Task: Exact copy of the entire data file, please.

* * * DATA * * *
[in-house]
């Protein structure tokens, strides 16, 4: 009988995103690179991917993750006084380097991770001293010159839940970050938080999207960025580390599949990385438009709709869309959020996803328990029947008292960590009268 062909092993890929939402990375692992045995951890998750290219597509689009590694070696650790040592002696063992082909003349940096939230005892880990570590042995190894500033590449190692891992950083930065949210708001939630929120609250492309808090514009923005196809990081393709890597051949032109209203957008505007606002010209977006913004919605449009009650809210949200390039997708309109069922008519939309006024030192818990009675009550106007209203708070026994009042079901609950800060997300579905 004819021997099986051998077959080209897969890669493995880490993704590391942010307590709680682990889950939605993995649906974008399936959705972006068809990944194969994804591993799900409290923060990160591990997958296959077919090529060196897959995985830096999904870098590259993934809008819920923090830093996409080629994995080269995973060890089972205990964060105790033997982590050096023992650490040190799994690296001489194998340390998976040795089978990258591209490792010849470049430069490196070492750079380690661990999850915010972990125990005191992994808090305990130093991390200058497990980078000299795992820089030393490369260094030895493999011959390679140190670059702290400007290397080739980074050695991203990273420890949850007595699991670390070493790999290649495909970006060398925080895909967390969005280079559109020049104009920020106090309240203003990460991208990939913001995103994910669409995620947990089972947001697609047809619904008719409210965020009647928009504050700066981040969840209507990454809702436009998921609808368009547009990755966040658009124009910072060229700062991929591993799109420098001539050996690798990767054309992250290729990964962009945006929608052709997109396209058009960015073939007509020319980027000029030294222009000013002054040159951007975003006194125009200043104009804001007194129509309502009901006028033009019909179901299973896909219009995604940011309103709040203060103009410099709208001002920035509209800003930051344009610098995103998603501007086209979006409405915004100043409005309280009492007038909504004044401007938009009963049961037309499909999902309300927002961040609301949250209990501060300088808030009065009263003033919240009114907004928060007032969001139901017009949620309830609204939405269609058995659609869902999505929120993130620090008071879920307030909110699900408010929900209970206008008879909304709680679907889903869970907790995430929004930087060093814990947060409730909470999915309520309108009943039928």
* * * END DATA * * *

[in-house]
């Protein structure tokens, strides 16, 4: 009988995103690179991917993750006084380097991770001293010159839940970050938080999207960025580390599949990385438009709709869309959020996803328990029947008292960590009268 062909092993890929939402990375692992045995951890998750290219597509689009590694070696650790040592002696063992082909003349940096939230005892880990570590042995190894500033590449190692891992950083930065949210708001939630929120609250492309808090514009923005196809990081393709890597051949032109209203957008505007606002010209977006913004919605449009009650809210949200390039997708309109069922008519939309006024030192818990009675009550106007209203708070026994009042079901609950800060997300579905 004819021997099986051998077959080209897969890669493995880490993704590391942010307590709680682990889950939605993995649906974008399936959705972006068809990944194969994804591993799900409290923060990160591990997958296959077919090529060196897959995985830096999904870098590259993934809008819920923090830093996409080629994995080269995973060890089972205990964060105790033997982590050096023992650490040190799994690296001489194998340390998976040795089978990258591209490792010849470049430069490196070492750079380690661990999850915010972990125990005191992994808090305990130093991390200058497990980078000299795992820089030393490369260094030895493999011959390679140190670059702290400007290397080739980074050695991203990273420890949850007595699991670390070493790999290649495909970006060398925080895909967390969005280079559109020049104009920020106090309240203003990460991208990939913001995103994910669409995620947990089972947001697609047809619904008719409210965020009647928009504050700066981040969840209507990454809702436009998921609808368009547009990755966040658009124009910072060229700062991929591993799109420098001539050996690798990767054309992250290729990964962009945006929608052709997109396209058009960015073939007509020319980027000029030294222009000013002054040159951007975003006194125009200043104009804001007194129509309502009901006028033009019909179901299973896909219009995604940011309103709040203060103009410099709208001002920035509209800003930051344009610098995103998603501007086209979006409405915004100043409005309280009492007038909504004044401007938009009963049961037309499909999902309300927002961040609301949250209990501060300088808030009065009263003033919240009114907004928060007032969001139901017009949620309830609204939405269609058995659609869902999505929120993130620090008071879920307030909110699900408010929900209970206008008879909304709680679907889903869970907790995430929004930087060093814990947060409730909470999915309520309108009943039928």